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Stanley, Watney sign with Nike Golf

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PGA Tour standouts Kyle Stanley and Nick Watney have entered into a multi-year agreement with Nike Golf, according to company press releases.

Both players signed deals that includes clubs, balls, footwear, glove, apparel, headwear and accessories.

“I love the equipment, Stanley said. “I wouldn’t have switched if I didn’t think it was stuff that would take me to the next level.”

Stanley, 25, previously played Titleist equipment. He was the winner of the 2012 Waste Management Pheonix Open, and is one of the PGA Tour’s brightest young stars, earning more than $2.3 million dollars in 2012 and finishing 31st in the Tour’s FedExCup. He will make his tournament debut this week at the Hyundai Tournament of Champions in Hawaii.

Stanley said the hardest equipment change for him will be his putter. He played a 2012 schedule that finished at the Australian Open in early December, limiting his practice time with a Method prototype putter that Nike made him. He’s excited about Nike’s VR_S Covert driver and 20XI X golf ball, a combination that he said has given him a 5-mph increase in ball speed, a change that can result in as much as 10 to 20 more yards off the tee.

“I’ve always been a high speed player,” Stanley said. “The ball has a little bit of a harder cover and doesn’t spin as much, which will allow me to be more aggressive with my irons”

Stanley said he feels very comfortable with the equipment changes. In 2013, he hopes to get back in the winner’s circle and take “the next step” — contending in major championships.

Here’s a list of what Stanley plans to play this week in Hawaii:

Driver: Nike VR_S Covert — 9.5 degrees, set in neutral

3 Wood: Nike VR Pro Limited Edition — 15 degrees

Irons: Nike VR Pro Combo 2 iron, VR Pro Blades 3 through 9 iron

Wedges: Nike Pro 52-degree, 56-degree and 60-degree wedges

Ball: Nike 20XI X

Apparel: Nike Golf Tour Performance

Footwear: Nike Lunar Control II

Stanley attended Clemson University, where he broke 19 school golf records. He was the first player to earn both ACC Player of the Year and ACC Freshman of the Year, and was a three-time first team All-ACC and two-time first-team All-America Selection. He won the Ben Hogan Award, which is given to the top collegiate golfer in the United States, and was also a member of the winning 2007 Walker Cup team.

“Kyle is a solid player with incredible talent,” said Mark Thaxton, global director of sports marketing operations at Nike Golf.  “He’s a terrific ball striker with incredible confidence. We know Kyle will shine as a Nike Golf athlete and we are thrilled to welcome him to the Nike family.”

Nick Watney, 31, has won five times on the PGA Tour, most recently at The Barclays in late August and at the CIMB Asia Open in late October. He is currently ranked No. 20 in the Official World Golf Rankings, earning more the $3 million on the PGA Tour in 2012.

Watney said he decided to join Nike Golf because he was pleased with the direction the company is headed. He said he’s also looking forward to being on the same staff with Tiger Woods, and is looking forward to picking his brain.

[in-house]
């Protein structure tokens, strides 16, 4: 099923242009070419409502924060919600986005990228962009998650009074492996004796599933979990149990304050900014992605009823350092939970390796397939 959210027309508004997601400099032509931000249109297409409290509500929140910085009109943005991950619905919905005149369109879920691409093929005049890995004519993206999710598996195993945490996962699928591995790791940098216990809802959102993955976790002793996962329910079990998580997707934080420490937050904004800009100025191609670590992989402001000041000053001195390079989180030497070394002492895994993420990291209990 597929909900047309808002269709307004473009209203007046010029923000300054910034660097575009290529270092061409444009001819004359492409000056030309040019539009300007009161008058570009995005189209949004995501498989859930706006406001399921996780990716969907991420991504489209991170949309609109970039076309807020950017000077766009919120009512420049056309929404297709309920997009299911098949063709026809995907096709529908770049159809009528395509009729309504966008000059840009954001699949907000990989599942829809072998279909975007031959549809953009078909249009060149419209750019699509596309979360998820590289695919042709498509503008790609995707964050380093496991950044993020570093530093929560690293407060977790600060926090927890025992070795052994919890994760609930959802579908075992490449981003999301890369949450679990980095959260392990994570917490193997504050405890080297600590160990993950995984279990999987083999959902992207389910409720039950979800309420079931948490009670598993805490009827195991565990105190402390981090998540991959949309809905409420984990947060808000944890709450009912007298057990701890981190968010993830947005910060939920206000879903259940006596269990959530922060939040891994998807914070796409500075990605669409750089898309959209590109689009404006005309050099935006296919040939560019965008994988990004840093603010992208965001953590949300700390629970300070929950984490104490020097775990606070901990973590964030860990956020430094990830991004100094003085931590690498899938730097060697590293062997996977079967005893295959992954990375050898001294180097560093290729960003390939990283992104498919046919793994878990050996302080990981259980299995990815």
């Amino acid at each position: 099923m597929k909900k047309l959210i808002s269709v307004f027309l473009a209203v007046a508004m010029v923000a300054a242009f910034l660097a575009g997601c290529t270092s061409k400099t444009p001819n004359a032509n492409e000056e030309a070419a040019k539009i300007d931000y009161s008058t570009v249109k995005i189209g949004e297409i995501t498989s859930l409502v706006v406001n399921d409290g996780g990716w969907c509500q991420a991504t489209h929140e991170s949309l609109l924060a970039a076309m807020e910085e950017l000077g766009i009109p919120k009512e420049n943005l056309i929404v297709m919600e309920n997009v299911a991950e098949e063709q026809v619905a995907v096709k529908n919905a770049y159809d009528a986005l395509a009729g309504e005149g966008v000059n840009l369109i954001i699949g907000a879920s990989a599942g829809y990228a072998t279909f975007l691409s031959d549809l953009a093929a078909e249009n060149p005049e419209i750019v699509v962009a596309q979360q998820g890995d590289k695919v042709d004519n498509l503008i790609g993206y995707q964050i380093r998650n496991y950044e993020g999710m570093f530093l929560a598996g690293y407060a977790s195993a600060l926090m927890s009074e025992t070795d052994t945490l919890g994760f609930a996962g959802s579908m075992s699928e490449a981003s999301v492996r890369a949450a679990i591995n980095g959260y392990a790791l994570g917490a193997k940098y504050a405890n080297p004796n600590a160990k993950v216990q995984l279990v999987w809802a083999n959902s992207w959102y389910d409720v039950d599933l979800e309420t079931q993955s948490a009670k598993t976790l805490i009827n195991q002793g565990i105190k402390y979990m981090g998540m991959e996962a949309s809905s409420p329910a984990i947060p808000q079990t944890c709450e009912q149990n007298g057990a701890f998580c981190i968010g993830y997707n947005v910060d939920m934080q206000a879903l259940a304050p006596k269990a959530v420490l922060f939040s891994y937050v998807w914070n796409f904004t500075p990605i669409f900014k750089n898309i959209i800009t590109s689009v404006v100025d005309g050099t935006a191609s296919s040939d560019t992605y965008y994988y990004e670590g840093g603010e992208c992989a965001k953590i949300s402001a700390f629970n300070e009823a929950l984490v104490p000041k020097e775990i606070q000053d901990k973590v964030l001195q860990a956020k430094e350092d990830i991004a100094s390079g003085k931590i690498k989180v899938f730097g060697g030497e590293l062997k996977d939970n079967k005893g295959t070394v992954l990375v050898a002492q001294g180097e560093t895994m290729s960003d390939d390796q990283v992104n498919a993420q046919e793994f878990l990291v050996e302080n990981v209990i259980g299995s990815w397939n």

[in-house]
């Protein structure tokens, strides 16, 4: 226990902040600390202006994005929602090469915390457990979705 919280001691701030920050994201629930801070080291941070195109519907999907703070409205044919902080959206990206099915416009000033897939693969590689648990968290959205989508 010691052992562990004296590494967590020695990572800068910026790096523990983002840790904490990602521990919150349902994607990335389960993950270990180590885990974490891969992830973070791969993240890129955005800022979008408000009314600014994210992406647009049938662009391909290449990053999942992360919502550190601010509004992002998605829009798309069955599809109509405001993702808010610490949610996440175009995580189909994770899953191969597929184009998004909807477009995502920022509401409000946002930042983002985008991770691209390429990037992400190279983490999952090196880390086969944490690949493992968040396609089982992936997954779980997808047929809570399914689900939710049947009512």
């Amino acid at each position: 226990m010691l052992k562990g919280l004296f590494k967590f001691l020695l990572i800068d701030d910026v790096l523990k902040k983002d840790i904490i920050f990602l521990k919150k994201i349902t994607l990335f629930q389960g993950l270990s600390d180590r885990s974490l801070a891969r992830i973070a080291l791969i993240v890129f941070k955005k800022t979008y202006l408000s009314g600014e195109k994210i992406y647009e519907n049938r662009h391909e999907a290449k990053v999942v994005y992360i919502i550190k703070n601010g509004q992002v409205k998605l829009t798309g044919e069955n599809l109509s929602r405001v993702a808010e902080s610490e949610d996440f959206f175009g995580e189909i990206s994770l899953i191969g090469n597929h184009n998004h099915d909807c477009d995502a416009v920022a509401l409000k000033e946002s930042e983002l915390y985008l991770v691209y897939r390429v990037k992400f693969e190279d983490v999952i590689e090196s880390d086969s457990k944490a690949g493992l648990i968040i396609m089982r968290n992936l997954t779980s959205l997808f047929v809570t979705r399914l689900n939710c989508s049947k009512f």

“Nike Golf is making huge strides and have shown a dedication to move forward with all their stuff,” Watney said.

Like Stanley, Watney moves over from Titleist, and will make his debut as a Nike athlete at the Hyundai Tournament of Champions in Hawaii this week. Watney said he is not a “launch monitor guy,” so he wasn’t able to provide data on the performance of his new equipment. But he said he likes the feel and sound of his equipment, particularly his 11.5-degree VR_S Covert driver.

“It looks like nothing else out there, but it feels very stable and sounds like a classic driver,” Watney said.

Watney called his 20XI golf ball “very consistent,” and said the transition from his Titleist AP2 irons to Nike’s Pro Combo irons will be his easiest equipment change.

“I’ve heard all the stories about guys changing equipment, and from my testing over the last couple months, I really feel like it’s not going to be as hard as I expected,” he said. “The guys down at The Oven are very equipped.”

Watney will be using Nike wedges, which aside from the stampings honoring his hometown baseball team, the San Francisco Giants, are almost the same as his Vokey models. He said the Nike Method Prototype putter he will use is the same as his Scotty Cameron putter in every way, with the exception of the Method groove technology on the putter face, and that it feels very similar to his old putter.

Even though Watney won two tournaments in 2012, he said the first half of the season was “not what I was looking for.”

“I’d also like to get off to a better start this year,” Watney said. “As golfers, we’re all judged on winning. I’d like to get into contention as much as I can and win as much as I can.”

Here’s a breakdown on what will be in his bag this week:

Driver: Nike VR_S Covert — 11.5 degrees, neutral position

Fairway Wood: Nike VR_S Covert 3-wood — 14-degrees, Nike VR_S Covert 5-wood — 18 degrees

Irons: Nike VR Pro Combo 3 through PW

Wedges: Nike VR Pro 55-degree and 59-degree wedges

Putter: Nike Method Prototype

Ball: Nike 20XI

Apparel: Nike Golf Tour Performance Collection

Footwear: Nike Lunar Control II

Click here to see what people are saying in the “Tour/Pre-release equipment” forum. 

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Zak is the Editor-in-Chief of GolfWRX.com. He's been a part of the company since 2011, when he was hired to lead GolfWRX's Editorial Department. Zak developed GolfWRX's Featured Writer Program, which supports aspiring writers and golf industry professionals. He played college golf at the University of Richmond (Go Spiders!) and still likes to compete in tournaments. You can follow Zak on Twitter @ZakKoz, where he's happy to discuss his game and all the cool stuff that's part of his job.

32 Comments

32 Comments

  1. Primo

    Jan 11, 2013 at 12:48 am